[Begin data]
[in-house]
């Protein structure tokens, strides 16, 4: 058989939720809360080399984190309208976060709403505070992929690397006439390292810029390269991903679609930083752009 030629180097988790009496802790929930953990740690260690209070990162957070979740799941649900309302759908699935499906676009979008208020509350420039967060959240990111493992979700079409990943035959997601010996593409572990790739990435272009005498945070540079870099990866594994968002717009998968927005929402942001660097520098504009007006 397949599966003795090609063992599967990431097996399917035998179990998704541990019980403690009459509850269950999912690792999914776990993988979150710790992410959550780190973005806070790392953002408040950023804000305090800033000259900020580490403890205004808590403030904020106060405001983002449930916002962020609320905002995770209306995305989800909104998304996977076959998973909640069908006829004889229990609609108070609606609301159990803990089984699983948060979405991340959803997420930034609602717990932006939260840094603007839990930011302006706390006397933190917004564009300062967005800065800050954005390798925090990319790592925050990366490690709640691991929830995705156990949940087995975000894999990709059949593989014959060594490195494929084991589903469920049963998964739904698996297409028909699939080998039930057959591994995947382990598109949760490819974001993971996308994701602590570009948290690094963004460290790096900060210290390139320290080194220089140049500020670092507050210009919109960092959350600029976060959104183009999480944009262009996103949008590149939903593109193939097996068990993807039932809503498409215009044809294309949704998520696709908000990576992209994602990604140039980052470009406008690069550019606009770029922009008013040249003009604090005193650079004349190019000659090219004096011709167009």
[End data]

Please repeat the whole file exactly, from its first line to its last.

[in-house]
């Protein structure tokens, strides 16, 4: 058989939720809360080399984190309208976060709403505070992929690397006439390292810029390269991903679609930083752009 030629180097988790009496802790929930953990740690260690209070990162957070979740799941649900309302759908699935499906676009979008208020509350420039967060959240990111493992979700079409990943035959997601010996593409572990790739990435272009005498945070540079870099990866594994968002717009998968927005929402942001660097520098504009007006 397949599966003795090609063992599967990431097996399917035998179990998704541990019980403690009459509850269950999912690792999914776990993988979150710790992410959550780190973005806070790392953002408040950023804000305090800033000259900020580490403890205004808590403030904020106060405001983002449930916002962020609320905002995770209306995305989800909104998304996977076959998973909640069908006829004889229990609609108070609606609301159990803990089984699983948060979405991340959803997420930034609602717990932006939260840094603007839990930011302006706390006397933190917004564009300062967005800065800050954005390798925090990319790592925050990366490690709640691991929830995705156990949940087995975000894999990709059949593989014959060594490195494929084991589903469920049963998964739904698996297409028909699939080998039930057959591994995947382990598109949760490819974001993971996308994701602590570009948290690094963004460290790096900060210290390139320290080194220089140049500020670092507050210009919109960092959350600029976060959104183009999480944009262009996103949008590149939903593109193939097996068990993807039932809503498409215009044809294309949704998520696709908000990576992209994602990604140039980052470009406008690069550019606009770029922009008013040249003009604090005193650079004349190019000659090219004096011709167009």